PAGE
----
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-IR- Database: Indiana Register


Final Order Denying Refund: 04-20211000
Sales Tax
For the Tax Year 2021

NOTICE: IC § 4-22-7-7 permits the publication of this document in the Indiana Register. The publication of this document provides the general public with information about the Indiana Department of Revenue's official position concerning a specific set of facts and issues. The "Holding" section of this document is provided for the convenience of the reader and is not part of the analysis contained in this Final Order Denying Refund.


Individual did not establish that he was entitled to the claimed refund.


I. Sales Tax - Refund.

Authority: IC § 6-8.1.9-1; IC § 6-2.5-2-1; IC § 6-2.5-13-1; Dept. of State Revenue v. Caterpillar, Inc., 15 N.E.2d 579 (Ind. 2014); 45 IAC 2.2-2-1; Sales Tax Information Bulletin 28S (July 2020).

Taxpayer protests the denial of a claim for refund of sales tax.


Taxpayer is an Illinois resident. On October 20, 2020, Taxpayer purchased a cargo van from a business in Indiana, hereinafter "Seller." Taxpayer took possession of the van at the Seller's Indiana location and relocated the van to Chicago, Illinois. Taxpayer believes he paid sales tax at the time of the transaction. Taxpayer did not provide further explanation and relied on the documentation he provided in his protest and during the hearing.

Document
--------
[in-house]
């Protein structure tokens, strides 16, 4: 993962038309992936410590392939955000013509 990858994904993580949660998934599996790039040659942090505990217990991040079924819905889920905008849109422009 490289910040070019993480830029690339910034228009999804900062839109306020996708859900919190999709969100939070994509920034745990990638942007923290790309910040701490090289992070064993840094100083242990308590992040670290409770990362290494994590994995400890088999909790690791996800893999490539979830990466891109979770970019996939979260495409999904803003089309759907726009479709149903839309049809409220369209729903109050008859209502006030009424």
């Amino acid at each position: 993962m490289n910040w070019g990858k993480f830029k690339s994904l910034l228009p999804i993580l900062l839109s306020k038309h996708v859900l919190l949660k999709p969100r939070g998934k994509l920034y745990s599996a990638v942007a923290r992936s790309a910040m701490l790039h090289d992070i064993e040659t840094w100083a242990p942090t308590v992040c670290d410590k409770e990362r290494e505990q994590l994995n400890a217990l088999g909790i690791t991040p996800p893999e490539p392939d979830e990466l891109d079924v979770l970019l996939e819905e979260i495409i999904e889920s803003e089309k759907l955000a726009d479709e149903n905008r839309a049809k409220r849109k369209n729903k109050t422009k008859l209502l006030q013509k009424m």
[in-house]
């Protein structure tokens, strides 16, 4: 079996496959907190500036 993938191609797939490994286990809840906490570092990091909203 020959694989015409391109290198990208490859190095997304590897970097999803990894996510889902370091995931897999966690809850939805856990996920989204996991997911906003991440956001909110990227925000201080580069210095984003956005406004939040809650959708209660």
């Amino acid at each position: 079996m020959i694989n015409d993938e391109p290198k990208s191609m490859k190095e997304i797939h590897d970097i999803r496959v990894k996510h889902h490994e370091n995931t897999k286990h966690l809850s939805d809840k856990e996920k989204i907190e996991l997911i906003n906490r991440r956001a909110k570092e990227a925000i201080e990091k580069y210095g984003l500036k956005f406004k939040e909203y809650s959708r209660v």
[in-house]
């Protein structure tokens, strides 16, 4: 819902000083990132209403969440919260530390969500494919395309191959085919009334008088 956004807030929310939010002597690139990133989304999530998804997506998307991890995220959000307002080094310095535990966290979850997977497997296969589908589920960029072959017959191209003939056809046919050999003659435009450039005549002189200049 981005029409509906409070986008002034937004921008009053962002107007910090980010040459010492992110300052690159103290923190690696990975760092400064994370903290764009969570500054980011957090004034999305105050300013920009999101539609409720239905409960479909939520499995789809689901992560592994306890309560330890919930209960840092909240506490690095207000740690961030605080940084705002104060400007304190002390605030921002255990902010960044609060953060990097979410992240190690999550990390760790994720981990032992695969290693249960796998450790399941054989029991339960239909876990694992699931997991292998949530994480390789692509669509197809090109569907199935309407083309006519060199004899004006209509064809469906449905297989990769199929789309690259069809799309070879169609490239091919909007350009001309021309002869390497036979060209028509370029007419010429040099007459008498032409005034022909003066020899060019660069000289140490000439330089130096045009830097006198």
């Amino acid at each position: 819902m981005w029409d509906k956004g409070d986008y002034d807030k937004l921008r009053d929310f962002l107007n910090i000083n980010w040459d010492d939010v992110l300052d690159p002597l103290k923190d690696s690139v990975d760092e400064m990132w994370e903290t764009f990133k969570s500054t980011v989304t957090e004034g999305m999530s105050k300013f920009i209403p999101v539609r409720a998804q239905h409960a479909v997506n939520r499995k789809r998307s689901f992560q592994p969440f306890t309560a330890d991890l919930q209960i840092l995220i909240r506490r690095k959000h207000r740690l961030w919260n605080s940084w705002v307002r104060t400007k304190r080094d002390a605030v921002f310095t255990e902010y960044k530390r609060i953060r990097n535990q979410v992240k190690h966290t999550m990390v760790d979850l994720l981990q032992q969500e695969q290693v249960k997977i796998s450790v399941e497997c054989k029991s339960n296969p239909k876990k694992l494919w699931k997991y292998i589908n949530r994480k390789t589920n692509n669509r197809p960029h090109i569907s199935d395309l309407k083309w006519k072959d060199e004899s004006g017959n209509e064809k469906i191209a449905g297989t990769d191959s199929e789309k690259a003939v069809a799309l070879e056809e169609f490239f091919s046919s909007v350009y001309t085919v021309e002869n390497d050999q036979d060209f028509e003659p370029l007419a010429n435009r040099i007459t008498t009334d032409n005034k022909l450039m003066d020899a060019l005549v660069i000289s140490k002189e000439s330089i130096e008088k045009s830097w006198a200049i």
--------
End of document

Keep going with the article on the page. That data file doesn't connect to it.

In June 2021, Taxpayer requested a refund of sales tax by filing Form GA-110L. The refund amount requested was $151.26. The Indiana Department of Revenue ("Department") denied the request stating there was no documentation provided with Form GA-110L.

Taxpayer disagreed with the refund denial and submitted a protest to that effect. An administrative phone hearing was held during which Taxpayer explained the basis for the protest. This Final Order Denying Refund results. Further facts will be provided as necessary.

I. Sales Tax - Refund.


The issue is whether Taxpayer has provided documentation and explanation sufficient to support the requested refund after the Department determined Taxpayer was not entitled to a refund. In the denial letter, the Department stated the reason for the refund denial as, "There is [sic] no documents provided by Taxpayer in order to process the GA-110L form."

A taxpayer is required to provide documentation explaining and supporting his or her challenge that the Department's position is wrong. "[W]hen [courts] examine a statute that an agency is 'charged with enforcing. . .[courts] defer to the agency's reasonable interpretation of [the] statute even over an equally reasonable interpretation by another party.'" Dept. of State Revenue v. Caterpillar, Inc., 15 N.E.3d 579, 583 (Ind. 2014).

Taxpayer argues that he is entitled to a refund of sales tax. IC § 6-8.1.9-1(a) affords a taxpayer a statutory right to file a claim for refund. This statute provides, in part:

If a person has paid more tax than the person determines is legally due for a particular taxable period, the person may file a claim for refund with the department.